Adaptive Learning and Learning Technology

Our research in adaptive learning aims to utilize theories and findings in learning, cognition, and perception to derive scientifically grounded ways of improving learning by guiding learning events based on performance of each individual learner. Principles and frameworks of adaptive learning in our work are applicable to almost all kinds of learning — such as factual, procedural, and perceptual learning. Our work is the first to apply adaptive learning techniques in perceptual learning, and this combination has many exciting and powerful applications. We see this work as helping to advance scientific understanding in basic areas, such as the spacing effect and perceptual learning, while yielding consistent benefits for applications to real-world learning situations and learning technology.

Our focus in adaptive learning has been on the arrangement of learning events within, and to a limited extent between, learning sessions. The goals are to optimize the efficiency and effectiveness of learning. Our research has derived novel insights into the spacing effect and how it can be optimized (Mettler, Massey & Kellman, 2016, JEP: General).

Our research has produced ARTS, Adaptive Response-time based Scheduling, an algorithm that dynamically determines the size of optimal spacing intervals during a learning session by assessing learning strength. The use of response speed, in conjunction with accuracy, to assess learning strength is an important advance in adaptive learning systems. More important, however, may be the underlying idea that makes assessment of learning strength so useful. According to our successful effort hypothesis, the optimal time for another learning trial is the longest interval at which successful responding can still occur. This idea builds on the retrieval effort hypothesis (Pyc & Rawson, 2009, J. Memory and Language) but appears to apply to other types of learning, such as perceptual learning, that are not primarily based on retrieval of information. The idea also has connections to the work on desirable difficulties by Bob and Elizabeth Bjork.

Among other important research findings, our research in adaptive learning has demonstrated that:

  • Optimal spacing schedules require adaptive methods. Fixed (predetermined) schedules of the spacing of learning events underperform adaptive schedules of spacing delays generated by ARTS. When spacing for items, overall distributions of spacing intervals, and everything else other than adaptive dependence of scheduling is matched for adaptive and nonadaptive groups, learning is better with adaptive scheduling (Mettler, Massey & Kellman, 2016).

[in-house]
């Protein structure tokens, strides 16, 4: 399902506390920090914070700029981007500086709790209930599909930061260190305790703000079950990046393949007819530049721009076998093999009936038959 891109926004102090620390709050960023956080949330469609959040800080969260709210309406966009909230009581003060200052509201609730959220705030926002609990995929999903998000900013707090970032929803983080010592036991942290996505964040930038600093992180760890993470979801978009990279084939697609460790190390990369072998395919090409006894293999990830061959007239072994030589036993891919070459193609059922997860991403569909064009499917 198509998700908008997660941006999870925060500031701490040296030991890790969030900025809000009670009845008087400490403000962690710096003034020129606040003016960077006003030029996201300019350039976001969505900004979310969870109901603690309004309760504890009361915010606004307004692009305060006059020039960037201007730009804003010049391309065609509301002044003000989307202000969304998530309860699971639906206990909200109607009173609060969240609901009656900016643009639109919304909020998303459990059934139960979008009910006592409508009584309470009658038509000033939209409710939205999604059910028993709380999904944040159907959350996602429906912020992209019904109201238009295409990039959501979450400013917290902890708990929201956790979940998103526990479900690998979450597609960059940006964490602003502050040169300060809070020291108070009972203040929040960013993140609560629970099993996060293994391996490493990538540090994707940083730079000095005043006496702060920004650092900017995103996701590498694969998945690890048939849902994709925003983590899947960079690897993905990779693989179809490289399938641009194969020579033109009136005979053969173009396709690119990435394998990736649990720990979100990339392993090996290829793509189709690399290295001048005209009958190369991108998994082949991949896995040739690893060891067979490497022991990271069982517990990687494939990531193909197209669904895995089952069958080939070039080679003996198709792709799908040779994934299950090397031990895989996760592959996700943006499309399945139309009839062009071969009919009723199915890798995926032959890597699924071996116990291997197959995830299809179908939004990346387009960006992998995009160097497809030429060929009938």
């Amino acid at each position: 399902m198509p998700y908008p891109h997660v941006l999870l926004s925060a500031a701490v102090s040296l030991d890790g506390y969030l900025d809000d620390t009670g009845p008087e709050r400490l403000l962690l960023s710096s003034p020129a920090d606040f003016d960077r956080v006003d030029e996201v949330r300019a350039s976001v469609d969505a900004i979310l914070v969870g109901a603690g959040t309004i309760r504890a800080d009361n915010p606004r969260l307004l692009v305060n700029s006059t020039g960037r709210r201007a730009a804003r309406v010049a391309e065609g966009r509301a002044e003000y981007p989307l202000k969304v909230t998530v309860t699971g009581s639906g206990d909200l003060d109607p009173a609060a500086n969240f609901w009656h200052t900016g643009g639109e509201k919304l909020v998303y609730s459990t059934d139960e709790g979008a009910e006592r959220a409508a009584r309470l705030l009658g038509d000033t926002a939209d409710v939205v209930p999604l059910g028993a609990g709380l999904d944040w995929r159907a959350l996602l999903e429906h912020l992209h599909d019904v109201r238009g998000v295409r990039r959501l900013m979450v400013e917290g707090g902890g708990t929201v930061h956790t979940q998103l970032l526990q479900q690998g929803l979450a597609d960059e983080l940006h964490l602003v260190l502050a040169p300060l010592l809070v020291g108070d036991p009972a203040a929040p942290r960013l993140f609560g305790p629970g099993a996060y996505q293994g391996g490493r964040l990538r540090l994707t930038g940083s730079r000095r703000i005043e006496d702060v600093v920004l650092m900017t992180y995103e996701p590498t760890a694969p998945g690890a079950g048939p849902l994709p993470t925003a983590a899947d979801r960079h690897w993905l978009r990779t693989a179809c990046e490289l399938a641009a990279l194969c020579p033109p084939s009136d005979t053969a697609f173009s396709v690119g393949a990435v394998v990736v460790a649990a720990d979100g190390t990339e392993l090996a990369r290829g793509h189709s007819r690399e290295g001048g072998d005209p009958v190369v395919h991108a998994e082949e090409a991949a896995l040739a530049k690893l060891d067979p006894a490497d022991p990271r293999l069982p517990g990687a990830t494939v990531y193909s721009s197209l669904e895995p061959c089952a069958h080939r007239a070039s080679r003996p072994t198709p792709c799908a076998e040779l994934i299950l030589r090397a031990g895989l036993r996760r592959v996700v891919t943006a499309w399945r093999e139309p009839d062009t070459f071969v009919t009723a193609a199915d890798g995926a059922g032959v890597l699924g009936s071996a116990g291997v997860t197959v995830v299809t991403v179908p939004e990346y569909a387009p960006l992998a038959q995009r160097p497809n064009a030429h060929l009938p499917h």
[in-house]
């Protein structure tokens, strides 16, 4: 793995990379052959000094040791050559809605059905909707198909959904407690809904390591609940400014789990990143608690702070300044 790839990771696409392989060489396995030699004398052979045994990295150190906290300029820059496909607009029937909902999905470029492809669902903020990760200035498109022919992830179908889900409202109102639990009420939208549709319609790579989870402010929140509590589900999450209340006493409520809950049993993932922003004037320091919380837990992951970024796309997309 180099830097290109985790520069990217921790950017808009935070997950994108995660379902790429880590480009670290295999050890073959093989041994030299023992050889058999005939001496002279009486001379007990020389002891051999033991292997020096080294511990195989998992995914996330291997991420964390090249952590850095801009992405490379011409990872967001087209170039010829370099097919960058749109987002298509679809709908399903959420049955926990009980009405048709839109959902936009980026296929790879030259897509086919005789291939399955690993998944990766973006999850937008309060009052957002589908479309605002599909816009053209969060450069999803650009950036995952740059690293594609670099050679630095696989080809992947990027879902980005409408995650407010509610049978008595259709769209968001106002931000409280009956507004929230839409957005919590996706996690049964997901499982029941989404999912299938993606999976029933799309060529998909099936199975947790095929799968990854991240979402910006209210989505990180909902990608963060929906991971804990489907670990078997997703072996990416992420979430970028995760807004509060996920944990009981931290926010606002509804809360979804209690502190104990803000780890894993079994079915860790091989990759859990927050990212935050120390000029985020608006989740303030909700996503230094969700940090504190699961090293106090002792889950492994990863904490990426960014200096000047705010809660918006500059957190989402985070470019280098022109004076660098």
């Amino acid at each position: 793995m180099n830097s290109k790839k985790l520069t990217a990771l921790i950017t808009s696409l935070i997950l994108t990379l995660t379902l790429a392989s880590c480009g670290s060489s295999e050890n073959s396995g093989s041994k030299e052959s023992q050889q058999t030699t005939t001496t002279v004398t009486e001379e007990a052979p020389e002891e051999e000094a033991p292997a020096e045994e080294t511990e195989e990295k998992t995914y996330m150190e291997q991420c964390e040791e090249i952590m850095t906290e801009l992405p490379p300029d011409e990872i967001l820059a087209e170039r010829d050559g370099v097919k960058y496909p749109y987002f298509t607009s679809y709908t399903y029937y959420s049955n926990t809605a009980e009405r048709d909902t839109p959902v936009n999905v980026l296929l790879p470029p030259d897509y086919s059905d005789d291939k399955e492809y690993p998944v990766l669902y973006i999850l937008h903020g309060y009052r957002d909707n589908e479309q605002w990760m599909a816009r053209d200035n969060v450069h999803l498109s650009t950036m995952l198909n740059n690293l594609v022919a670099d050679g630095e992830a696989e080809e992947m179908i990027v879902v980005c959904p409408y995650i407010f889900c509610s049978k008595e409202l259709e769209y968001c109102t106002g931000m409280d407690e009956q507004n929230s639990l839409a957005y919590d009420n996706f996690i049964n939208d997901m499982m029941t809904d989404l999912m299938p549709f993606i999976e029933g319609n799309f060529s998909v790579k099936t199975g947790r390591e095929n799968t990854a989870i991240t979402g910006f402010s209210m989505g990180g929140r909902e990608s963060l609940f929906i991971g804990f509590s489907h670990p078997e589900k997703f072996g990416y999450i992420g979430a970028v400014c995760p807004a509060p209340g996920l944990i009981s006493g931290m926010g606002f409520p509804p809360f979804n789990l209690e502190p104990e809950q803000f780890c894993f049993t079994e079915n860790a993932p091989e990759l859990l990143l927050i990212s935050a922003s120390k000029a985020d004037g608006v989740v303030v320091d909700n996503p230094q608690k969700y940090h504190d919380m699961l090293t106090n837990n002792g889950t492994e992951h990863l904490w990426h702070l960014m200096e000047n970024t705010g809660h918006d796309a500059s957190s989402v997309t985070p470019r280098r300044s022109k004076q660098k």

• Adaptive scheduling can determine spacing intervals in real time during learning, without extensive a priori modeling of individual learning domains or learner groups, and outperforms other adaptive learning models which require such effort (Mettler, Massey & Kellman, 2011).
  • Passive and active learning trials benefit learning when they are combined synergistically (Mettler, Massey, Burke, Garrigan, & Kellman, 2018, 2019).
  • Surprisingly, the same adaptive learning techniques that predict optimal spacing in memory for factual learning items (e.g. foreign language vocabulary) also produce learning advantages in perceptual learning for multiple categories (e.g. classification of natural kinds, classification of medical imagery, mathematical structures, etc.) Our findings that the same adaptive methods tend to optimize learning across types of learning tends to support the successful effort hypothesis.

Adaptive Perceptual Learning

Adaptive Perceptual Learning methods combine techniques of adaptive learning of factual items with techniques for improving perceptual learning of categories (Kellman, Massey & Son, 2010; Kellman & Krasne, 2018; Mettler & Kellman, 2014). Perceptual learning methods lead learners to extract invariant structure from variable instances and transfer their knowledge to the classification of novel instances and structures. This work addresses dimensions of learning that are crucial to expertise in any domain but are poorly addressed by both conventional instructional methods and by existing learning technology.

Our research in adaptive perceptual learning has demonstrated that:

  • Learners benefit from short interactive trials that implement a number of important laws of learning (Kellman, Massey & Son, 2010; Kellman & Krasne, 2018; Mettler & Kellman 2014)
  • ARTS enhances perceptual learning in a variety of important domains including early mathematics learning as well as medical training (Kellman & Krasne, 2018; Thai, Krasne & Kellman, 2015; Rimoin, Altieri, Craft, Krasne & Kellman, 2015, Bufford, Mettler, Geller & Kellman, 2014)
  • As in factual learning, learning is improved by including a combination of passive and active trials during learning (Thai, Krasne & Kellman, 2015; Mettler, Philips, Massey, Burke, Garrigan & Kellman, 2019)

Examples of Learning Modules

  • From the Start to End PLM
  • From the Histopathology PLM
  • From the Wrist X-Ray PLM


  • Philip J. Kellman Philip J. Kellman
  • Everett Mettler Everett Mettler
  • Carolyn Bufford Carolyn Bufford
  • Tim Burke Tim Burke


  • Christine Massey Christine Massey (UCLA)
  • Sally Krasne Sally Krasne (UCLA)
  • face Erik Dutson (UCLA)
  • face Cheryl Hein (UCLA)

Selected Publications